The Loss of Kelaerin

Discussion in 'Sailboats' started by Doug Lord, Jun 27, 2018.

  1. Doug Lord
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    Doug Lord Flight Ready

  2. messabout
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    messabout Senior Member

    Though tragic, the story was amazing. And a tribute to the USCG rescue personnel.
     
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  3. Skyak
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    Skyak Senior Member

    It is good that these epic struggles for survival get published to bring some reality to the puff pieces and sunny pictures that dominate the ad supported media.

    I think there is something missing in the story. It comes across as "We did everything right but almost lost our lives...". My read is that they likely missed a major threat. When you are sailing into large and or building waves, check your course for major depth reductions. Even though you still have hundreds of feet of depth, if you sailed into that shallow with 20ft swells (from several thousand foot depth), they will become 50ft breakers seemingly out of nowhere. Rogue waves are real, but if you plot out all the places that cruising sailboats got rolled, you will find that they are mostly over significant depth changes.
     
  4. motorbike
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    motorbike Senior Member

    I thnk these guys were not prepared for the conditions. Their call but the boat was floating! A few things dont add up, all the crap thrown about including a scuba tank, even though they knew it was going to be very rough.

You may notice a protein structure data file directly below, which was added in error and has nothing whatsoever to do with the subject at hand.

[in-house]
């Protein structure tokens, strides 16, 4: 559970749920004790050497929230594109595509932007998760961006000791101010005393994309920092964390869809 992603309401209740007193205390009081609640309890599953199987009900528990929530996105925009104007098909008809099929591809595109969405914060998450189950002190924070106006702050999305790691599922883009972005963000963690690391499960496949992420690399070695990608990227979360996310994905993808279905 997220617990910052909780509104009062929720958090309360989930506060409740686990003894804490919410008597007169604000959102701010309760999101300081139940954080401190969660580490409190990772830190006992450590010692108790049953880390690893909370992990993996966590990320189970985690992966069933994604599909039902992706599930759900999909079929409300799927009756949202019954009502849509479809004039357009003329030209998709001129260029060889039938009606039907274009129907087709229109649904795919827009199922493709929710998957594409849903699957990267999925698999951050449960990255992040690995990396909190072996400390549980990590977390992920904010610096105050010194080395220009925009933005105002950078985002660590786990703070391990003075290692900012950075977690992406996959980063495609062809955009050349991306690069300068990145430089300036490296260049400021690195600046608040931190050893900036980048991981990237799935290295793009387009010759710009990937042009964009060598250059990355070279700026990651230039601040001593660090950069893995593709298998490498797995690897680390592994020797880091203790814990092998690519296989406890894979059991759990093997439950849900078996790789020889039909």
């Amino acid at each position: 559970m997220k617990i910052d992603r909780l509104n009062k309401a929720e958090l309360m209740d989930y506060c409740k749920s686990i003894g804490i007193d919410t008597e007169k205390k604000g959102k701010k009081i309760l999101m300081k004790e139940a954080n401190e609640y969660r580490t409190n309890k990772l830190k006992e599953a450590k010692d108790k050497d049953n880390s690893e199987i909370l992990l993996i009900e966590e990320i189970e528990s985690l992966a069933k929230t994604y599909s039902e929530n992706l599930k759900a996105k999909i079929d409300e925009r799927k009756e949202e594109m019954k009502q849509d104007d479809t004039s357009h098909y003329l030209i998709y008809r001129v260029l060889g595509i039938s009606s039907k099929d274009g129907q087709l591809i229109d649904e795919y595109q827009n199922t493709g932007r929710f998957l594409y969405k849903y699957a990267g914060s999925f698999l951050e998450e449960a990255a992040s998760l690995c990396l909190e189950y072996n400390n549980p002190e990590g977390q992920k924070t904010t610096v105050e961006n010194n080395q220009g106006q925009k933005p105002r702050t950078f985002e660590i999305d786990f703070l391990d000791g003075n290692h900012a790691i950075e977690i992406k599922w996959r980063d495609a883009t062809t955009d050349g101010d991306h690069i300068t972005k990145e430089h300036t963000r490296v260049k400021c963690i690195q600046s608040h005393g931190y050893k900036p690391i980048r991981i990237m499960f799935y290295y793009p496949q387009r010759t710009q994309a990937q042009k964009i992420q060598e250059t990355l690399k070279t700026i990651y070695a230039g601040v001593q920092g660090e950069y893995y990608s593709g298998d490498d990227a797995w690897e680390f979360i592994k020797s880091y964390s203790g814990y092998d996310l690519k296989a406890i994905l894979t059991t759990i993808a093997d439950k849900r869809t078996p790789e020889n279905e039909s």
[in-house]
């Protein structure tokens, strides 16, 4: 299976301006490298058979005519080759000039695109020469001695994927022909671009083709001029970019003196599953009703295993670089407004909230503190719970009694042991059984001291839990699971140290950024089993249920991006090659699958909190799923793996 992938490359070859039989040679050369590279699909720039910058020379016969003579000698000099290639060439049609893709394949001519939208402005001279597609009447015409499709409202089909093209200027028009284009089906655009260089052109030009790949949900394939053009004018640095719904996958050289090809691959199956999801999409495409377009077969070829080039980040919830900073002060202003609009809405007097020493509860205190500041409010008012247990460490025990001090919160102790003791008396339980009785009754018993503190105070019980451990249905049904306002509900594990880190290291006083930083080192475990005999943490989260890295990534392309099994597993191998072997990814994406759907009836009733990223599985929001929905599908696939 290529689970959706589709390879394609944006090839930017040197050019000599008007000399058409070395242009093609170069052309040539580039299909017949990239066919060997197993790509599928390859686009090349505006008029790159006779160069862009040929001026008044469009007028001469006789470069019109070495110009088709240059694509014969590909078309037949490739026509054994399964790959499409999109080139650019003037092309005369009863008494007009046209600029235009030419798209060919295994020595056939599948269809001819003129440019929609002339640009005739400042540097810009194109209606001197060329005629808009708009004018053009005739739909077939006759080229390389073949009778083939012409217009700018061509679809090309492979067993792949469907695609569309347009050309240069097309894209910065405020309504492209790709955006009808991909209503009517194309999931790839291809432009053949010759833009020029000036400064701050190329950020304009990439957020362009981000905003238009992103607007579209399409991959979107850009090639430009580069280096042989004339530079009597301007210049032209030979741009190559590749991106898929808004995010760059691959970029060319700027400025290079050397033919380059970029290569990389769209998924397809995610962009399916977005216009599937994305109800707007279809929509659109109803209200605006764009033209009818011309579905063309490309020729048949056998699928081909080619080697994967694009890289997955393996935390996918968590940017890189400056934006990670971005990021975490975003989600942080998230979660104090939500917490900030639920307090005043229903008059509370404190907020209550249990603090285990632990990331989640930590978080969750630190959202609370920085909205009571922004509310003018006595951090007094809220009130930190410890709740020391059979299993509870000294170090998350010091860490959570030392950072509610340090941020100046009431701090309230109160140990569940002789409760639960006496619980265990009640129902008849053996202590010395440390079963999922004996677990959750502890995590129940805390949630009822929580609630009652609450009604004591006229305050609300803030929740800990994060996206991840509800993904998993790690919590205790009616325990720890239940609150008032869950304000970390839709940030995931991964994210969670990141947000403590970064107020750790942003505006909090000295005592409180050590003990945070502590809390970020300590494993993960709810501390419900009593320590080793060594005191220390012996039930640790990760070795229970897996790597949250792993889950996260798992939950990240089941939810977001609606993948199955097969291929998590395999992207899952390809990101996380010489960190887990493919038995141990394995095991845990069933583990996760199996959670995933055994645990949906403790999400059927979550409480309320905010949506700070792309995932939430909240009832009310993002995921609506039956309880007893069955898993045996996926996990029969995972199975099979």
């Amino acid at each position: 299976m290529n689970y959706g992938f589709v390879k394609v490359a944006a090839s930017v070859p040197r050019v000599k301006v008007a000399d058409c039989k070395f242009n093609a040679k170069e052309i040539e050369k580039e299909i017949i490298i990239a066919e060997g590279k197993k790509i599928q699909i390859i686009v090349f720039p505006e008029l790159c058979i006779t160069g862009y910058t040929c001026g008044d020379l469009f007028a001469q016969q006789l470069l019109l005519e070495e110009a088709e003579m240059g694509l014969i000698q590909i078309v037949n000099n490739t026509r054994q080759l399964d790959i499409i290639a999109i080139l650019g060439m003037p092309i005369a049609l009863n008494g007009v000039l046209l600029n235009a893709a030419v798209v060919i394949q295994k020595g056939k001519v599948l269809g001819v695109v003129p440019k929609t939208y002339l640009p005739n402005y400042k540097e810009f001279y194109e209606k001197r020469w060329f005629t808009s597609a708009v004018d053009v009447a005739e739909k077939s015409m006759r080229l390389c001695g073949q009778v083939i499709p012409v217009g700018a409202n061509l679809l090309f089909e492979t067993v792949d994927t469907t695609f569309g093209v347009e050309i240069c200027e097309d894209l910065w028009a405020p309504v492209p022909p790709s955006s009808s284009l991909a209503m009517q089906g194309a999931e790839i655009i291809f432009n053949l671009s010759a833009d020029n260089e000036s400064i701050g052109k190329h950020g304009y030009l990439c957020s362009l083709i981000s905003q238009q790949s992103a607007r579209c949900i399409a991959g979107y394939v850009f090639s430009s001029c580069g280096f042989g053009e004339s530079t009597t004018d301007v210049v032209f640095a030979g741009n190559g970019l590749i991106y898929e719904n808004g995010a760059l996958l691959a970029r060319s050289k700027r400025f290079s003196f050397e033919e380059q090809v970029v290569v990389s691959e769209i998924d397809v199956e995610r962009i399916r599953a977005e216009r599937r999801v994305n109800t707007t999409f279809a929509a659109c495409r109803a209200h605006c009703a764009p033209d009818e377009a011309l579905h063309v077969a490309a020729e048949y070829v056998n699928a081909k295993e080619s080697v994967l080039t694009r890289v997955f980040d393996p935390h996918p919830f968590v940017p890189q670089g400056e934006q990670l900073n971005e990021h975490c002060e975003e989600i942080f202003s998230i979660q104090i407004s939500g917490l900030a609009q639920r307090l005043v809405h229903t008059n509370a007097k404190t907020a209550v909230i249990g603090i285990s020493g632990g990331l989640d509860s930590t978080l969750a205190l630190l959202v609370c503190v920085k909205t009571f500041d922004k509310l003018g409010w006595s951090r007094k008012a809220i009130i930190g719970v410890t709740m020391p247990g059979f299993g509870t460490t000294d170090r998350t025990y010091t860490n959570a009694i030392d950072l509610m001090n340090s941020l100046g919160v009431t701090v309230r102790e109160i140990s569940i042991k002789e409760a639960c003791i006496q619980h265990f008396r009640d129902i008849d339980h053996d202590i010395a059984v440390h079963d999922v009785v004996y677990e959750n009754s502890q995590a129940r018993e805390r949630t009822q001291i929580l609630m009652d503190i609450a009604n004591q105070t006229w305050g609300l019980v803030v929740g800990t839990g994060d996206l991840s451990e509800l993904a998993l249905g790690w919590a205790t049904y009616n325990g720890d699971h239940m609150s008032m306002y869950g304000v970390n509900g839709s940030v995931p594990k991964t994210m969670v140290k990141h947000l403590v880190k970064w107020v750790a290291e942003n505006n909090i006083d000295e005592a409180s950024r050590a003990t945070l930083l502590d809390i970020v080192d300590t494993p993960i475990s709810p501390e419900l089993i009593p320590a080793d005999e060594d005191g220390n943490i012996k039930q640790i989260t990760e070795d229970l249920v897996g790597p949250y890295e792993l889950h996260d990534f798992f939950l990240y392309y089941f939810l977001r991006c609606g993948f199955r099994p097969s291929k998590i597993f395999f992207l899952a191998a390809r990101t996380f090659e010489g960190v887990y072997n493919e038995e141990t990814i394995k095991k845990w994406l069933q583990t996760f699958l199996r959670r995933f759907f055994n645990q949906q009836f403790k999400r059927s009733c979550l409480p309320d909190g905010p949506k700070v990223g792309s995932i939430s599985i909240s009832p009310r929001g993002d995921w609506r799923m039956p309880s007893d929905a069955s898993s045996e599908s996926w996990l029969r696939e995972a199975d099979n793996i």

5. JosephT
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    JosephT Senior Member

    Checking my charts. 180 nautical miles offshore in this area shows depths at 9,000 feet and beyond. In other words, they were not in a shallow area. With sustained high winds beyond 30+ knots you're basically transitioning from sailing to surfing a roller coaster. You'll need to work with those waves 24/7 with someone on the helm. Ideally a storm jib would be up to allow for better control so you can edge your way into calmer seas. If the wind is 50-60 knots, the surface area of the mast & boom are enough to get you there in a high speed downwind situation. I recall a fellow skipper telling me he sailed bare poles across the North Pacific for a few days straight.

    As for motorbike's comment on abandoning ship, from the report hypothermia was the main concern. She was treated for that back on base. With luck they were within coast guard range. If not, she might not have made it out of this event alive. The water temp in this area is typically quite cold.

    How could have this been prevented? By closing the companionway hatch. Why was it left open during heavy seas?

    Answer: Laziness

    It takes 3 seconds to slide it closed. Hindsight is 20/20.
     
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  6. tom28571
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    tom28571 Senior Member